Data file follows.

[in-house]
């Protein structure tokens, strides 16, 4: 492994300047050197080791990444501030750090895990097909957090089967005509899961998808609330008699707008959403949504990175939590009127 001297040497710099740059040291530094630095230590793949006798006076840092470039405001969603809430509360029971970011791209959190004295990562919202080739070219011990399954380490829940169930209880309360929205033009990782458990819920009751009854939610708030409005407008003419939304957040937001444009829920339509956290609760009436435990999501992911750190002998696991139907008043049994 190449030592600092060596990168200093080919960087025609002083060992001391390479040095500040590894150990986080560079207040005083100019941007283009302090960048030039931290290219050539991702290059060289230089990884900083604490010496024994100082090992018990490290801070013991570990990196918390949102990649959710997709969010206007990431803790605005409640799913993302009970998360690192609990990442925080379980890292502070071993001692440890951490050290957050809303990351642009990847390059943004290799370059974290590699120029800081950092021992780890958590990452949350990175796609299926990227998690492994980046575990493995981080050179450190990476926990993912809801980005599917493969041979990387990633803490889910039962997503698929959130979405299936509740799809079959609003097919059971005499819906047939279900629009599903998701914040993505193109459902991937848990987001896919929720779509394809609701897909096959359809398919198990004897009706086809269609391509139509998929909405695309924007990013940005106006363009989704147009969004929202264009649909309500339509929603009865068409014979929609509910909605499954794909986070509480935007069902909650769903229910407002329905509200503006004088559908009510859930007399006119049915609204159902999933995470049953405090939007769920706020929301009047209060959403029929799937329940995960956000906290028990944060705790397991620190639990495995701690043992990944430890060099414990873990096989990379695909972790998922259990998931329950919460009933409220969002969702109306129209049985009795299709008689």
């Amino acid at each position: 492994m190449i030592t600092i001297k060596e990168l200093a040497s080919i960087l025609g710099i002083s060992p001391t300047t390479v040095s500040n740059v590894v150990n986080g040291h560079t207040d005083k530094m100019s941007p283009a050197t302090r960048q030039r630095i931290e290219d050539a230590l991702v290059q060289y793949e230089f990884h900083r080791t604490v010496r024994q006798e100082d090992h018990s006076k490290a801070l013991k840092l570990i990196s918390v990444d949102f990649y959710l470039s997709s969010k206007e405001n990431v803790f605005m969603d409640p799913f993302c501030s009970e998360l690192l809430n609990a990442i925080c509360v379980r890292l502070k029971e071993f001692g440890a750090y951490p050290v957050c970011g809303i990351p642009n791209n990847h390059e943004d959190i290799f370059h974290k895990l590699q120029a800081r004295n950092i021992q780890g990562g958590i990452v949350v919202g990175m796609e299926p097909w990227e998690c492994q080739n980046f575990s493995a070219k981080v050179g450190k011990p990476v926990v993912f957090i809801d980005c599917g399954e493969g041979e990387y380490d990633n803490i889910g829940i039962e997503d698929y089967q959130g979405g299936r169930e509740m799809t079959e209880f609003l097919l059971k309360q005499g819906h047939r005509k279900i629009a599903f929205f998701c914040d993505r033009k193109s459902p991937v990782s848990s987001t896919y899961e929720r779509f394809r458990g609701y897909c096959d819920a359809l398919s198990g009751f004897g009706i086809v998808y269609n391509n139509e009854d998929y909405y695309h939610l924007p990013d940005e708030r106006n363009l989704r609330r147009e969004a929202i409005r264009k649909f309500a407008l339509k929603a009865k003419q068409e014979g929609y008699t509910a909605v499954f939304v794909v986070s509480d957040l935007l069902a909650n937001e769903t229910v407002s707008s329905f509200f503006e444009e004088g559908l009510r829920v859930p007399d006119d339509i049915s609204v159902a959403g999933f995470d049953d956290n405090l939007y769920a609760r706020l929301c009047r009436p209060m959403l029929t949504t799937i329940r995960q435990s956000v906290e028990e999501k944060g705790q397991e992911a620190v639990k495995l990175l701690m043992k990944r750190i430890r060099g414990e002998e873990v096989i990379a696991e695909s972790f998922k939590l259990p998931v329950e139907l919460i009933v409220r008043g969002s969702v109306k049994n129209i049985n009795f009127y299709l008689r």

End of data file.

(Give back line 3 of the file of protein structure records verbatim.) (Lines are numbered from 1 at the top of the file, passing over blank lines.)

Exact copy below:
């Amino acid at each position: 492994m190449i030592t600092i001297k060596e990168l200093a040497s080919i960087l025609g710099i002083s060992p001391t300047t390479v040095s500040n740059v590894v150990n986080g040291h560079t207040d005083k530094m100019s941007p283009a050197t302090r960048q030039r630095i931290e290219d050539a230590l991702v290059q060289y793949e230089f990884h900083r080791t604490v010496r024994q006798e100082d090992h018990s006076k490290a801070l013991k840092l570990i990196s918390v990444d949102f990649y959710l470039s997709s969010k206007e405001n990431v803790f605005m969603d409640p799913f993302c501030s009970e998360l690192l809430n609990a990442i925080c509360v379980r890292l502070k029971e071993f001692g440890a750090y951490p050290v957050c970011g809303i990351p642009n791209n990847h390059e943004d959190i290799f370059h974290k895990l590699q120029a800081r004295n950092i021992q780890g990562g958590i990452v949350v919202g990175m796609e299926p097909w990227e998690c492994q080739n980046f575990s493995a070219k981080v050179g450190k011990p990476v926990v993912f957090i809801d980005c599917g399954e493969g041979e990387y380490d990633n803490i889910g829940i039962e997503d698929y089967q959130g979405g299936r169930e509740m799809t079959e209880f609003l097919l059971k309360q005499g819906h047939r005509k279900i629009a599903f929205f998701c914040d993505r033009k193109s459902p991937v990782s848990s987001t896919y899961e929720r779509f394809r458990g609701y897909c096959d819920a359809l398919s198990g009751f004897g009706i086809v998808y269609n391509n139509e009854d998929y909405y695309h939610l924007p990013d940005e708030r106006n363009l989704r609330r147009e969004a929202i409005r264009k649909f309500a407008l339509k929603a009865k003419q068409e014979g929609y008699t509910a909605v499954f939304v794909v986070s509480d957040l935007l069902a909650n937001e769903t229910v407002s707008s329905f509200f503006e444009e004088g559908l009510r829920v859930p007399d006119d339509i049915s609204v159902a959403g999933f995470d049953d956290n405090l939007y769920a609760r706020l929301c009047r009436p209060m959403l029929t949504t799937i329940r995960q435990s956000v906290e028990e999501k944060g705790q397991e992911a620190v639990k495995l990175l701690m043992k990944r750190i430890r060099g414990e002998e873990v096989i990379a696991e695909s972790f998922k939590l259990p998931v329950e139907l919460i009933v409220r008043g969002s969702v109306k049994n129209i049985n009795f009127y299709l008689r």